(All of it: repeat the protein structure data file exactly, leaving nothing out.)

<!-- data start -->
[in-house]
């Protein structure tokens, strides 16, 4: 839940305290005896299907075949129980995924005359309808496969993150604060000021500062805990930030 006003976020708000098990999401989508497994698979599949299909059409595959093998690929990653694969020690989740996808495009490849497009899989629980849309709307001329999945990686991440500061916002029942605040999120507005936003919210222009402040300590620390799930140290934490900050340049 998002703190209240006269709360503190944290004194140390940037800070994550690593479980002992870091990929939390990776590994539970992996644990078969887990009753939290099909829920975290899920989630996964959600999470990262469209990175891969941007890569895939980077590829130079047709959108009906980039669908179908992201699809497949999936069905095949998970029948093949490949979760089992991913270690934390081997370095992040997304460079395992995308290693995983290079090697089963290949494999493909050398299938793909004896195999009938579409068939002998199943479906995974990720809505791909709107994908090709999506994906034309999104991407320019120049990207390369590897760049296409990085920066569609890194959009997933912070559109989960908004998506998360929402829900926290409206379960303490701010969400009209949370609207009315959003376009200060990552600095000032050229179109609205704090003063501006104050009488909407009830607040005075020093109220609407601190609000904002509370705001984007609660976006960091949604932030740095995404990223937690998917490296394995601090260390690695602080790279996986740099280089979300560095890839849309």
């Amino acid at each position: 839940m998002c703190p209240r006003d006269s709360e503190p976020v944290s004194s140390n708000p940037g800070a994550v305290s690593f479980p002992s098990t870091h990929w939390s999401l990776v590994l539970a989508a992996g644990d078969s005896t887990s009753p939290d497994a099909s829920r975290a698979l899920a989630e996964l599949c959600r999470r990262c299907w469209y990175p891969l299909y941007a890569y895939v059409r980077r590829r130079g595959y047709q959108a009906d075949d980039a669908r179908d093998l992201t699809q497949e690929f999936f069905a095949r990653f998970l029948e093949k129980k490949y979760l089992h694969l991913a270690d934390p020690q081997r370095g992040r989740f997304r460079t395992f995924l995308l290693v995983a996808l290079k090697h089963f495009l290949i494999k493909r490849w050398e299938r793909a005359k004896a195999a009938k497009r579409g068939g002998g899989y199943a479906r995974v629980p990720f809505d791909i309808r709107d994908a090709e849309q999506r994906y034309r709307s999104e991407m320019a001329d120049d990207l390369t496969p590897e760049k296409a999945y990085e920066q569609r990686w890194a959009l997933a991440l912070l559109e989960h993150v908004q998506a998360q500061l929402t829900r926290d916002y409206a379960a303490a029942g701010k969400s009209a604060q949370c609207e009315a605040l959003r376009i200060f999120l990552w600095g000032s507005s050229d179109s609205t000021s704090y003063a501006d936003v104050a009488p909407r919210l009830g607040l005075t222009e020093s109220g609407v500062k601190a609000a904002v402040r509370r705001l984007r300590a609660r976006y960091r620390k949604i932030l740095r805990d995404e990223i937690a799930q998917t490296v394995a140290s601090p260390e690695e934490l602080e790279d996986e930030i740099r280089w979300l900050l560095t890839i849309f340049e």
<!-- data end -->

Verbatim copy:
[in-house]
């Protein structure tokens, strides 16, 4: 839940305290005896299907075949129980995924005359309808496969993150604060000021500062805990930030 006003976020708000098990999401989508497994698979599949299909059409595959093998690929990653694969020690989740996808495009490849497009899989629980849309709307001329999945990686991440500061916002029942605040999120507005936003919210222009402040300590620390799930140290934490900050340049 998002703190209240006269709360503190944290004194140390940037800070994550690593479980002992870091990929939390990776590994539970992996644990078969887990009753939290099909829920975290899920989630996964959600999470990262469209990175891969941007890569895939980077590829130079047709959108009906980039669908179908992201699809497949999936069905095949998970029948093949490949979760089992991913270690934390081997370095992040997304460079395992995308290693995983290079090697089963290949494999493909050398299938793909004896195999009938579409068939002998199943479906995974990720809505791909709107994908090709999506994906034309999104991407320019120049990207390369590897760049296409990085920066569609890194959009997933912070559109989960908004998506998360929402829900926290409206379960303490701010969400009209949370609207009315959003376009200060990552600095000032050229179109609205704090003063501006104050009488909407009830607040005075020093109220609407601190609000904002509370705001984007609660976006960091949604932030740095995404990223937690998917490296394995601090260390690695602080790279996986740099280089979300560095890839849309």
């Amino acid at each position: 839940m998002c703190p209240r006003d006269s709360e503190p976020v944290s004194s140390n708000p940037g800070a994550v305290s690593f479980p002992s098990t870091h990929w939390s999401l990776v590994l539970a989508a992996g644990d078969s005896t887990s009753p939290d497994a099909s829920r975290a698979l899920a989630e996964l599949c959600r999470r990262c299907w469209y990175p891969l299909y941007a890569y895939v059409r980077r590829r130079g595959y047709q959108a009906d075949d980039a669908r179908d093998l992201t699809q497949e690929f999936f069905a095949r990653f998970l029948e093949k129980k490949y979760l089992h694969l991913a270690d934390p020690q081997r370095g992040r989740f997304r460079t395992f995924l995308l290693v995983a996808l290079k090697h089963f495009l290949i494999k493909r490849w050398e299938r793909a005359k004896a195999a009938k497009r579409g068939g002998g899989y199943a479906r995974v629980p990720f809505d791909i309808r709107d994908a090709e849309q999506r994906y034309r709307s999104e991407m320019a001329d120049d990207l390369t496969p590897e760049k296409a999945y990085e920066q569609r990686w890194a959009l997933a991440l912070l559109e989960h993150v908004q998506a998360q500061l929402t829900r926290d916002y409206a379960a303490a029942g701010k969400s009209a604060q949370c609207e009315a605040l959003r376009i200060f999120l990552w600095g000032s507005s050229d179109s609205t000021s704090y003063a501006d936003v104050a009488p909407r919210l009830g607040l005075t222009e020093s109220g609407v500062k601190a609000a904002v402040r509370r705001l984007r300590a609660r976006y960091r620390k949604i932030l740095r805990d995404e990223i937690a799930q998917t490296v394995a140290s601090p260390e690695e934490l602080e790279d996986e930030i740099r280089w979300l900050l560095t890839i849309f340049e």